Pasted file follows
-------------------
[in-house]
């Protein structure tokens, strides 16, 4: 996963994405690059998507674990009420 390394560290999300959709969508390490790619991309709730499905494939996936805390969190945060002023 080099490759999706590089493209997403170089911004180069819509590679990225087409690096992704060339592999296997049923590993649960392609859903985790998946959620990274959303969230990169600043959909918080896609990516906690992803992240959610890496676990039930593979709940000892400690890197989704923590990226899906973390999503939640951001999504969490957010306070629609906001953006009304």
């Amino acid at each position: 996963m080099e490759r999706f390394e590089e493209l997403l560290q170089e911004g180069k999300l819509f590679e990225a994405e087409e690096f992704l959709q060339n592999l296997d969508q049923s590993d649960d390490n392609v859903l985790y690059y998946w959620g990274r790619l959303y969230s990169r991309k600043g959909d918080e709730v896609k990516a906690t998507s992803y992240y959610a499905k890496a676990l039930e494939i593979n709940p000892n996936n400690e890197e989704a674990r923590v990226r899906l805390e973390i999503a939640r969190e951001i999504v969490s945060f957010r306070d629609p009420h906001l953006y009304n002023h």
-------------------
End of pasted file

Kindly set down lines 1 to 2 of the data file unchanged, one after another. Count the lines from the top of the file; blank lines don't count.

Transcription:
[in-house]
């Protein structure tokens, strides 16, 4: 996963994405690059998507674990009420 390394560290999300959709969508390490790619991309709730499905494939996936805390969190945060002023 080099490759999706590089493209997403170089911004180069819509590679990225087409690096992704060339592999296997049923590993649960392609859903985790998946959620990274959303969230990169600043959909918080896609990516906690992803992240959610890496676990039930593979709940000892400690890197989704923590990226899906973390999503939640951001999504969490957010306070629609906001953006009304």